And, voilà, “wallah”!

Q: I’ve noticed the increasing use of “wallah” for “voilà” in speech and writing. I suppose this because Americans are ignorant of other languages, and so use an American English pronunciation and spelling  for foreign-sourced words.

A: None of the standard US and UK dictionaries we usually consult include the “wallah” (or “walla”) spelling or pronunciation for the interjection.

The dictionaries spell it only two ways, “voilà” or “voila.” Some list the accented version first and some list it second. The pronunciation given is roughly vwa-LA.

We also couldn’t find a reference to the use of “wallah” for “voilà” in the Oxford English Dictionary, a historical dictionary with extensive etymologies.

However, the online collaborative reference Wiktionary includes “wallah” as an “informal” alternative form for “voila” and “voilà,” though it doesn’t give any examples.

Of course, standard dictionaries do have entries for “wallah,” a word of Hindi origin for someone involved in a particular occupation or activity, such as an “ice-cream wallah” or a “kitchen wallah.”

The use of “wallah” for “voilà” seems to have shown up in the late 1990s. In the earliest written example that we’ve found, the writer is clearly aware of at least one standard spelling, and he is using “wallah” humorously,

Here’s the quotation, from an Aug. 6, 1997, comment on a woodworking website about how to calculate the weight of hard maple from its specific gravity:

“The ‘specific gravity’ of materials is their weight divided by the weight of 1 cubic foot of water (which weighs 62.4 lbs/cubic foot). Voila (that’s ‘wallah’)!, so 0.63 X 62.4 = 39.3.”

And here’s an example, from a comment on a Dodge discussion group, followed by a correction (with a typo) from another commenter:

“Pull the cummins and install a powerstroke..Wallah!!!”

“Thats ‘Voila’ to most of us.”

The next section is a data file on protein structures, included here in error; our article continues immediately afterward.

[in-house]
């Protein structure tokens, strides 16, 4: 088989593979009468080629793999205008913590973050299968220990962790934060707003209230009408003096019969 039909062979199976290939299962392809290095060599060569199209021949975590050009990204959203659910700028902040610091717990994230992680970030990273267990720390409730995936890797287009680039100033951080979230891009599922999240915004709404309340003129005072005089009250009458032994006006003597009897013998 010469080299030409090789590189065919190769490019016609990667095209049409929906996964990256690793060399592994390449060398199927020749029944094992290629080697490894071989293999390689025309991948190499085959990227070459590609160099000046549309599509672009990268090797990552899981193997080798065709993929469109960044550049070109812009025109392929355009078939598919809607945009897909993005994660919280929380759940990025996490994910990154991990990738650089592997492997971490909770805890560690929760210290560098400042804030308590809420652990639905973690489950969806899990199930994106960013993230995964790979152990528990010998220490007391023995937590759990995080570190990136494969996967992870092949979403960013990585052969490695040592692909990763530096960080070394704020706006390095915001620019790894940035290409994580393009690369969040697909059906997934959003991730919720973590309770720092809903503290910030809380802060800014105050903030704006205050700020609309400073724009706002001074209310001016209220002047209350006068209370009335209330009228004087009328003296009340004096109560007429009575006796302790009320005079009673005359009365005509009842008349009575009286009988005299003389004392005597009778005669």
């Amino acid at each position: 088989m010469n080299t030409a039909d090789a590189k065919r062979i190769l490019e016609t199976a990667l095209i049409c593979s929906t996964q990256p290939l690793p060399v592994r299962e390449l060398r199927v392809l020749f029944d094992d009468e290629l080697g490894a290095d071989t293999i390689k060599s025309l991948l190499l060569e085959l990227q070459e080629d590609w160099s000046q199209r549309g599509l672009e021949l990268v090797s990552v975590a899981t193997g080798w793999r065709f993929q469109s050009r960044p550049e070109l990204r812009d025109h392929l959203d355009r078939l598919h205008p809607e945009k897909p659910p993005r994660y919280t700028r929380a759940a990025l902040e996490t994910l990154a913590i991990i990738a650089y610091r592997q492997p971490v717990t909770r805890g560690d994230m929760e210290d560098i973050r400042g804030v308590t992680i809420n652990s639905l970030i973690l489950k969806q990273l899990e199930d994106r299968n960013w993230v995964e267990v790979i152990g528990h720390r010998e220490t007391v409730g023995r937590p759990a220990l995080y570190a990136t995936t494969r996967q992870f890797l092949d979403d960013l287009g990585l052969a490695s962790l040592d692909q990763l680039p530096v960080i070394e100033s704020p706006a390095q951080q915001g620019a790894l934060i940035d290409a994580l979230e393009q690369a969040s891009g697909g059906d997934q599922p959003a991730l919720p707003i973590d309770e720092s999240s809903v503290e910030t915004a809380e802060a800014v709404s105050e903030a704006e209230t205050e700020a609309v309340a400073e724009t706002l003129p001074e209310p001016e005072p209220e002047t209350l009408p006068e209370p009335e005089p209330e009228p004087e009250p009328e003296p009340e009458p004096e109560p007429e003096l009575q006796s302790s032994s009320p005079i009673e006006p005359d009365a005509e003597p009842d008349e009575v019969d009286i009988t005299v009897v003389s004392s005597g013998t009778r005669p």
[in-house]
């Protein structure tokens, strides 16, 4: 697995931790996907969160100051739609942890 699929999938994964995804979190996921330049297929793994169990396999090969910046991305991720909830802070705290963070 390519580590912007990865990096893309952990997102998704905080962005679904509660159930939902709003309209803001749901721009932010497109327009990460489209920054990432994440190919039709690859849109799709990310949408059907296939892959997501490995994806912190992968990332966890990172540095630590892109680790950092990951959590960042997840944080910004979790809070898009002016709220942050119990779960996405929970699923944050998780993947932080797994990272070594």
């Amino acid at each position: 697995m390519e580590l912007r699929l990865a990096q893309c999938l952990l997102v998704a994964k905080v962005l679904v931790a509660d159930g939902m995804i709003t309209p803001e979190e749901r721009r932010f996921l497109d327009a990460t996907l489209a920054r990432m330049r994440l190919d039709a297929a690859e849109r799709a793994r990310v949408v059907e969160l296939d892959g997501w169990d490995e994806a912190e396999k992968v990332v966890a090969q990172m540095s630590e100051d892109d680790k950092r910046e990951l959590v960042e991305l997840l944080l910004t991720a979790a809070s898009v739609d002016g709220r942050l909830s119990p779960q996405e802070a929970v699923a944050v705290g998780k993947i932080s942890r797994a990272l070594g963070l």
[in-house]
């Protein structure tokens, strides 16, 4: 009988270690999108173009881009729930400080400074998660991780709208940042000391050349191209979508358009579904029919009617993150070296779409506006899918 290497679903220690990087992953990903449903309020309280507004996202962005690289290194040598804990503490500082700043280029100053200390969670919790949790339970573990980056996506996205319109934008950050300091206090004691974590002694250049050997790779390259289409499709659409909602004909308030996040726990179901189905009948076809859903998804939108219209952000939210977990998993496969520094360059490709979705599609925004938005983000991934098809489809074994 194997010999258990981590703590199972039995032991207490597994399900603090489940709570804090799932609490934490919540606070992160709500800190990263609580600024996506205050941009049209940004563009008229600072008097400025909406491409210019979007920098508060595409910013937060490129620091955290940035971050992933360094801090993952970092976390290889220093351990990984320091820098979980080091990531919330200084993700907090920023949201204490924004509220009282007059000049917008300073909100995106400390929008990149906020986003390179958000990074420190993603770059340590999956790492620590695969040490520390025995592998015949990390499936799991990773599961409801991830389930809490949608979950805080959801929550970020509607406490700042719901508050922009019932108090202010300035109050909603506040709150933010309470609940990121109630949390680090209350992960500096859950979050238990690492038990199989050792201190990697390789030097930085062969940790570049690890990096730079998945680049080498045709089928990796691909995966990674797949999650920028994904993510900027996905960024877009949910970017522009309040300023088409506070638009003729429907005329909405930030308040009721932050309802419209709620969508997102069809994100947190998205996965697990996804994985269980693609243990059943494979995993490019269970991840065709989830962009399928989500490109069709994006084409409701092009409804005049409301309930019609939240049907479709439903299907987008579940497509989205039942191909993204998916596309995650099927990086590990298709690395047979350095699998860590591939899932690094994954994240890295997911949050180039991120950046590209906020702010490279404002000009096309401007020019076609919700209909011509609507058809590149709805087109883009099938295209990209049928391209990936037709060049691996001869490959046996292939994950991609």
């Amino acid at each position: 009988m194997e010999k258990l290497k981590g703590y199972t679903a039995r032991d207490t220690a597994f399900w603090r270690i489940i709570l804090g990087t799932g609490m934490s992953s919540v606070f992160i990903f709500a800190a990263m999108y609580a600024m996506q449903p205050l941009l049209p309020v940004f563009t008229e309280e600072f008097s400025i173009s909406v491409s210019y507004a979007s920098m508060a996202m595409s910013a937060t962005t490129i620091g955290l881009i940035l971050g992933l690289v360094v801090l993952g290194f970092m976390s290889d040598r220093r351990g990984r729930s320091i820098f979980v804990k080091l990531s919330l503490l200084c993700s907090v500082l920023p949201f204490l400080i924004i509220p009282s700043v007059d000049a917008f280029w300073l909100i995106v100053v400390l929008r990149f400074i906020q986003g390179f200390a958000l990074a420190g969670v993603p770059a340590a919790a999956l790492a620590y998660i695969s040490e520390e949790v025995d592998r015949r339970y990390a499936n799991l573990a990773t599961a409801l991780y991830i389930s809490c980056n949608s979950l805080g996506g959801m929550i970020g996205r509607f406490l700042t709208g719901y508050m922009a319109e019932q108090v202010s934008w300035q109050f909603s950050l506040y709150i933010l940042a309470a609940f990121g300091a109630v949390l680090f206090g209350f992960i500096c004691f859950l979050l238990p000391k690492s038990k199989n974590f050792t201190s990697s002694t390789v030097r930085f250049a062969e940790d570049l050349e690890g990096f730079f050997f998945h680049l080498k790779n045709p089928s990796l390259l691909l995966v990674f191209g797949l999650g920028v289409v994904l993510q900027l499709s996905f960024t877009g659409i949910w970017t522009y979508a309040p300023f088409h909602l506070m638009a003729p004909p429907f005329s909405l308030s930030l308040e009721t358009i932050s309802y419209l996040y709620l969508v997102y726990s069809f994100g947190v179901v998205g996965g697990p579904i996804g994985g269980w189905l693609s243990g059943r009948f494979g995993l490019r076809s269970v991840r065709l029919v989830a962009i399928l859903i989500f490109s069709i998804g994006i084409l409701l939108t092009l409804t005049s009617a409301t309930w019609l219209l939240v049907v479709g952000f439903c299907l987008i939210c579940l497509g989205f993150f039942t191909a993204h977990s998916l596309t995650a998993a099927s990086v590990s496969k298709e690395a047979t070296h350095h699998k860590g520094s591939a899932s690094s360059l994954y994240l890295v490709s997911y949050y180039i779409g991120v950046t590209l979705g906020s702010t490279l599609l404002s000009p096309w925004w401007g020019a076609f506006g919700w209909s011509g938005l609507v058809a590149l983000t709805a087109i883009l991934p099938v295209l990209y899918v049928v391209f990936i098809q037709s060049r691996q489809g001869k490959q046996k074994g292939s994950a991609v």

In early 2006, the use of “wallah” for “voilà” came to the attention of the Eggcorn Forum, a language discussion group. An eggcorn is a word or phrase substitution like “egg corn” for “acorn.”

The forum’s first of several “wallah”-vs.-“voila” threads began with this Jan. 5, 2006, comment: “As in, ‘be sure to beat the eggs thoroughly before you add them to the pan, and wallah! Your omelette will be perfect!’ ”

And here’s a Dec. 21, 2006, comment: “My best guess on the v > w change is that the w in the French (vwala) weakens the v to the point where it may be more like a beta, and then the process continues to drop the v entirely.”

In other words, some English speakers are Anglicizing the French word by dropping the “v” sound at the beginning of the usual vwa-LA pronunciation.

If that explanation is true, then “wallah” and wa-LA would be spelling and pronunciation variants rather than true eggcorns (word phrase substitutions).

In an Oct. 23, 2007, posting on the Language Log, the linguist Arnold Zwicky offers a “reflection on why ear spellings should be so likely for this word.”

“If you’ve heard the word, you probably know how to use it in sentences, but if you haven’t seen it in print (or don’t remember having seen it in print, or didn’t realize that the spelling ‘voilà’ represented this particular word), you’re in trouble,” Zwicky writes.

You’re supposed to look up words if you don’t know their spellings, he says, “but where do you look in this case?”

“If you don’t know French, or don’t recognize the French origin of the word, what would possess you to look under VOI in a dictionary, especially if your pronunciation of the word begins with /w/.”

Zwicky adds parenthetically that he thinks wa-LA “is the most common current pronunciation, at least for people who aren’t ‘putting on,’ or at least approximating, French.”

Over the years, contributors to the Eggcorn Forum have suggested several other theories about the source of the “wallah” spelling and wa-LA pronunciation. Perhaps the most interesting (and we think least likely) is that “wallah” comes from a similar-sounding modern Hebrew exclamation of surprise or delight.

As for the etymology of “voilà” itself, English borrowed it in the 18th century from French (the imperative of voir, to see, plus , there).

The earliest example in the OED is from an April 12, 1739, letter by the English poet Thomas Gray: “The minute we came, voila Milors Holdernesse, Conway, and his brother.”

Voilà!

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from Grammarphobia http://www.grammarphobia.com/blog/2016/08/wallah.html

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